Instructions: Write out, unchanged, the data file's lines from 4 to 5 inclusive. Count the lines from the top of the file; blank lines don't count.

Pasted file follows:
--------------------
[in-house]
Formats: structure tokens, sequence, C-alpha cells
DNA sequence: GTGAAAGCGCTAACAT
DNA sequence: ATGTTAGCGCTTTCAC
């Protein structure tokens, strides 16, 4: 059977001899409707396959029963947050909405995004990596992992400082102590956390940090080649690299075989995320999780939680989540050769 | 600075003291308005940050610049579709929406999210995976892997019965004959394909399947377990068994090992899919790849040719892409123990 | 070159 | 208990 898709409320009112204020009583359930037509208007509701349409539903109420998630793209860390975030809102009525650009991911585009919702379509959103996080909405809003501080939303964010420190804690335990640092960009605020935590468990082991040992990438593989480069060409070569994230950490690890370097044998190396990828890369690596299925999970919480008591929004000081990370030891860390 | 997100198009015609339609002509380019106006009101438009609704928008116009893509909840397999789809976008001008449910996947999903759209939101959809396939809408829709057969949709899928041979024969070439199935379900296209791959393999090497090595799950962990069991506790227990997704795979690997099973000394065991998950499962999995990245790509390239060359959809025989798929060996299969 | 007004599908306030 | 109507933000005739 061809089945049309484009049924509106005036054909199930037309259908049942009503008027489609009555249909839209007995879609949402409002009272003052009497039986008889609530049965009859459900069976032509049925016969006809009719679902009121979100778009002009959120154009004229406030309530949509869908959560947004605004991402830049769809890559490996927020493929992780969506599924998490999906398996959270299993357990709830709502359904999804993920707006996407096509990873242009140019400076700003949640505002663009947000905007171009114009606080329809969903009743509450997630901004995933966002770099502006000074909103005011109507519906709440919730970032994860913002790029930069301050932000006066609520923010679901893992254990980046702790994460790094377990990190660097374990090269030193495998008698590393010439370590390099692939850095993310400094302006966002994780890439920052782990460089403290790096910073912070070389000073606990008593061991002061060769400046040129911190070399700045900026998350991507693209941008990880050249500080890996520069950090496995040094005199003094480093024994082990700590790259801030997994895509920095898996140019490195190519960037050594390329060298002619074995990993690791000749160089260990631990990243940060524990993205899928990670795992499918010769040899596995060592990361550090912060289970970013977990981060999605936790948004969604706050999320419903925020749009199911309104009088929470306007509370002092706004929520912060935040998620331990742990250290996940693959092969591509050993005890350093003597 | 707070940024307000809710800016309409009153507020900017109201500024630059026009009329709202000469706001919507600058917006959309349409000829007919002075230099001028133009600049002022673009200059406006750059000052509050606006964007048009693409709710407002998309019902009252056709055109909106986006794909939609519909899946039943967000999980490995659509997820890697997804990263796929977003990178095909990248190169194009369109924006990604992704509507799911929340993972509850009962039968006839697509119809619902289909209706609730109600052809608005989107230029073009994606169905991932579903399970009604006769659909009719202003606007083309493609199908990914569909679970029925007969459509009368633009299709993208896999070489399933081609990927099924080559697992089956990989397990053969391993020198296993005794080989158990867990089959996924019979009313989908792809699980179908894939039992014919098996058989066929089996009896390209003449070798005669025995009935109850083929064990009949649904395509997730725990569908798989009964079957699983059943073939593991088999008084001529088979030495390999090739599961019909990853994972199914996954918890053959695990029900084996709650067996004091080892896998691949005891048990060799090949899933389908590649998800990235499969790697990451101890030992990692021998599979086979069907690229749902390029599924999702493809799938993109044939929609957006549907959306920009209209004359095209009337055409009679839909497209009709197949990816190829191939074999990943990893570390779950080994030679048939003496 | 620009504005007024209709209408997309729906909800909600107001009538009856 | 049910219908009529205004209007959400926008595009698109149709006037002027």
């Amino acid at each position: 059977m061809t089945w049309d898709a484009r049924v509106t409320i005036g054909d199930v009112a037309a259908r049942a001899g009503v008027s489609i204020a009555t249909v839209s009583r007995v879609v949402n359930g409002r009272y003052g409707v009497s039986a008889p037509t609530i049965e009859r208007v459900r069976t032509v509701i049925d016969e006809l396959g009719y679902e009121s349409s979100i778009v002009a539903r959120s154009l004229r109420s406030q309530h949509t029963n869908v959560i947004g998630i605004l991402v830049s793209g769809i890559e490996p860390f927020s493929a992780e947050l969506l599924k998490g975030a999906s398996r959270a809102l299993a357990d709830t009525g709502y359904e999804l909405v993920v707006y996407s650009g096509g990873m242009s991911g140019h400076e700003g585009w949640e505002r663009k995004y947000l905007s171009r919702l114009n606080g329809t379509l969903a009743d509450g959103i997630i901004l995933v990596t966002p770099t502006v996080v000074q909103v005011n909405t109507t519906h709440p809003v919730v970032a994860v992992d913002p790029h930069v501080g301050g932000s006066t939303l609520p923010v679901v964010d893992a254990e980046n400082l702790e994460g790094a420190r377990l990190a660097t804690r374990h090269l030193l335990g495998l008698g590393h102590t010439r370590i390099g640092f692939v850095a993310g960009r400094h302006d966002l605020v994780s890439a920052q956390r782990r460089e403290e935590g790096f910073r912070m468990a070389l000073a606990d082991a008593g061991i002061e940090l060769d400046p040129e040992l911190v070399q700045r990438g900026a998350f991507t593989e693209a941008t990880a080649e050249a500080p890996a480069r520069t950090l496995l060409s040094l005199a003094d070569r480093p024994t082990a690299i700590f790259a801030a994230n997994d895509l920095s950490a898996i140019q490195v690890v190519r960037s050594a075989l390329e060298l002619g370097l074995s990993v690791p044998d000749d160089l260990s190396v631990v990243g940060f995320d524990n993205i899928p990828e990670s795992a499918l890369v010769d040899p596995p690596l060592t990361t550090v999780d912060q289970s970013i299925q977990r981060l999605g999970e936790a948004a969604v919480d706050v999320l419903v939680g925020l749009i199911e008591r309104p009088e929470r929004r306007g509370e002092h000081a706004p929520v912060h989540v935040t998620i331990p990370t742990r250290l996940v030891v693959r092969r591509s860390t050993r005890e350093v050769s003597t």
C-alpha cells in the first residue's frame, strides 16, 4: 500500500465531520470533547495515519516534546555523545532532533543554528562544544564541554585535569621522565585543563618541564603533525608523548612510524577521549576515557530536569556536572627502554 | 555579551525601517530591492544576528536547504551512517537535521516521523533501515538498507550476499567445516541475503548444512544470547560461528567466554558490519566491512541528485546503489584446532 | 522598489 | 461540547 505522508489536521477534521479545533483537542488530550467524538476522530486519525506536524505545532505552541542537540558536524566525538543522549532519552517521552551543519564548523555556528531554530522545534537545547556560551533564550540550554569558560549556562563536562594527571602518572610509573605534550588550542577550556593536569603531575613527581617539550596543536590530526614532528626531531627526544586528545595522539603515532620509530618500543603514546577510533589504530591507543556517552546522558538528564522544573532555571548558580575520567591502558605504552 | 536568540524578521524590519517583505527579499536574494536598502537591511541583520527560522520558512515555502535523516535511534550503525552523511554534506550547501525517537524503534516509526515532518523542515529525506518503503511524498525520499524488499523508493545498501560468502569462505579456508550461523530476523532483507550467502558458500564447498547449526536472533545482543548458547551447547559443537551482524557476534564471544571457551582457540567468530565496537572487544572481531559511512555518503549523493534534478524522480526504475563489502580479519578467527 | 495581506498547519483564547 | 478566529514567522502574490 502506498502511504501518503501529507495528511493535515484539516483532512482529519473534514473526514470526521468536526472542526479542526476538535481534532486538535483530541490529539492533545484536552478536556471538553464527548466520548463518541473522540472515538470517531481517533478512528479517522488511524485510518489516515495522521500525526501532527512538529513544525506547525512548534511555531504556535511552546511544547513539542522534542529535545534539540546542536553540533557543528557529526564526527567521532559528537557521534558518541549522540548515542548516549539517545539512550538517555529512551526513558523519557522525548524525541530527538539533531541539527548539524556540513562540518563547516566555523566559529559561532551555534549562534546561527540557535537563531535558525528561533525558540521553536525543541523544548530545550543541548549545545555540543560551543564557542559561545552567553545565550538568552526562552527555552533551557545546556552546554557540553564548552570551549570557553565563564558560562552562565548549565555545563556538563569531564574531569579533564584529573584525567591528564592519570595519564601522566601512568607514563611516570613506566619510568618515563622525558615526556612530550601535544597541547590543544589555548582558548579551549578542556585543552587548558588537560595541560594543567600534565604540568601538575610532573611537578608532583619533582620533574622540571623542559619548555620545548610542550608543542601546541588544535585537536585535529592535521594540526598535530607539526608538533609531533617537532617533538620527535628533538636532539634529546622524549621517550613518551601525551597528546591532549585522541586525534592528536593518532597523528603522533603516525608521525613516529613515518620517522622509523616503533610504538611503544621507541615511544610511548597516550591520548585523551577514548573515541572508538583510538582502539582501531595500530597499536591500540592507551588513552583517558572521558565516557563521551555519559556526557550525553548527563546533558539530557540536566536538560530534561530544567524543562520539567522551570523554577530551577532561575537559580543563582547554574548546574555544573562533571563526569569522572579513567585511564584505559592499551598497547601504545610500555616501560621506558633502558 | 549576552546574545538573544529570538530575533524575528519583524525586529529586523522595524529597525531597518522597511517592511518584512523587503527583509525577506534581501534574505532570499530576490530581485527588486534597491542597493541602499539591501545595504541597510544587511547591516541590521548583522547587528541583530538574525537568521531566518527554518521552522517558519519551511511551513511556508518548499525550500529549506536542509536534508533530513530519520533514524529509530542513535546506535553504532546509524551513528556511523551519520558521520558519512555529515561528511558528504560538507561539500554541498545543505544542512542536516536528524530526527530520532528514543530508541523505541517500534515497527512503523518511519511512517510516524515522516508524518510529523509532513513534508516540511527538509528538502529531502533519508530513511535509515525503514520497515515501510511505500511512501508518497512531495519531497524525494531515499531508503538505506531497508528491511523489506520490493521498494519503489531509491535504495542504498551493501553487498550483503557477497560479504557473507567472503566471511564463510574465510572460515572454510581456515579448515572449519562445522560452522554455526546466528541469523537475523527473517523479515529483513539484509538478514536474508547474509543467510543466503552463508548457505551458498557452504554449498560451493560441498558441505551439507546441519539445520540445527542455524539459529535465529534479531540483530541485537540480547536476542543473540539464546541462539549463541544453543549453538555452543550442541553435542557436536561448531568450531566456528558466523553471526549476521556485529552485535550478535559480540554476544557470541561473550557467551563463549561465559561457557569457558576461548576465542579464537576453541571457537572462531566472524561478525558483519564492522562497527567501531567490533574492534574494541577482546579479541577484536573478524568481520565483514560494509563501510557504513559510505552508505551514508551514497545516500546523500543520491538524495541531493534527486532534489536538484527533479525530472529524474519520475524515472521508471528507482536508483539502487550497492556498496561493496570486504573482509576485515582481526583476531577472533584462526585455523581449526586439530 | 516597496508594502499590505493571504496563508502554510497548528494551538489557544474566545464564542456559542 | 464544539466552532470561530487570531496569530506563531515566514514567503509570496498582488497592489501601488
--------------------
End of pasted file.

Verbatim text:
DNA sequence: ATGTTAGCGCTTTCAC
């Protein structure tokens, strides 16, 4: 059977001899409707396959029963947050909405995004990596992992400082102590956390940090080649690299075989995320999780939680989540050769 | 600075003291308005940050610049579709929406999210995976892997019965004959394909399947377990068994090992899919790849040719892409123990 | 070159 | 208990 898709409320009112204020009583359930037509208007509701349409539903109420998630793209860390975030809102009525650009991911585009919702379509959103996080909405809003501080939303964010420190804690335990640092960009605020935590468990082991040992990438593989480069060409070569994230950490690890370097044998190396990828890369690596299925999970919480008591929004000081990370030891860390 | 997100198009015609339609002509380019106006009101438009609704928008116009893509909840397999789809976008001008449910996947999903759209939101959809396939809408829709057969949709899928041979024969070439199935379900296209791959393999090497090595799950962990069991506790227990997704795979690997099973000394065991998950499962999995990245790509390239060359959809025989798929060996299969 | 007004599908306030 | 109507933000005739 061809089945049309484009049924509106005036054909199930037309259908049942009503008027489609009555249909839209007995879609949402409002009272003052009497039986008889609530049965009859459900069976032509049925016969006809009719679902009121979100778009002009959120154009004229406030309530949509869908959560947004605004991402830049769809890559490996927020493929992780969506599924998490999906398996959270299993357990709830709502359904999804993920707006996407096509990873242009140019400076700003949640505002663009947000905007171009114009606080329809969903009743509450997630901004995933966002770099502006000074909103005011109507519906709440919730970032994860913002790029930069301050932000006066609520923010679901893992254990980046702790994460790094377990990190660097374990090269030193495998008698590393010439370590390099692939850095993310400094302006966002994780890439920052782990460089403290790096910073912070070389000073606990008593061991002061060769400046040129911190070399700045900026998350991507693209941008990880050249500080890996520069950090496995040094005199003094480093024994082990700590790259801030997994895509920095898996140019490195190519960037050594390329060298002619074995990993690791000749160089260990631990990243940060524990993205899928990670795992499918010769040899596995060592990361550090912060289970970013977990981060999605936790948004969604706050999320419903925020749009199911309104009088929470306007509370002092706004929520912060935040998620331990742990250290996940693959092969591509050993005890350093003597 | 707070940024307000809710800016309409009153507020900017109201500024630059026009009329709202000469706001919507600058917006959309349409000829007919002075230099001028133009600049002022673009200059406006750059000052509050606006964007048009693409709710407002998309019902009252056709055109909106986006794909939609519909899946039943967000999980490995659509997820890697997804990263796929977003990178095909990248190169194009369109924006990604992704509507799911929340993972509850009962039968006839697509119809619902289909209706609730109600052809608005989107230029073009994606169905991932579903399970009604006769659909009719202003606007083309493609199908990914569909679970029925007969459509009368633009299709993208896999070489399933081609990927099924080559697992089956990989397990053969391993020198296993005794080989158990867990089959996924019979009313989908792809699980179908894939039992014919098996058989066929089996009896390209003449070798005669025995009935109850083929064990009949649904395509997730725990569908798989009964079957699983059943073939593991088999008084001529088979030495390999090739599961019909990853994972199914996954918890053959695990029900084996709650067996004091080892896998691949005891048990060799090949899933389908590649998800990235499969790697990451101890030992990692021998599979086979069907690229749902390029599924999702493809799938993109044939929609957006549907959306920009209209004359095209009337055409009679839909497209009709197949990816190829191939074999990943990893570390779950080994030679048939003496 | 620009504005007024209709209408997309729906909800909600107001009538009856 | 049910219908009529205004209007959400926008595009698109149709006037002027």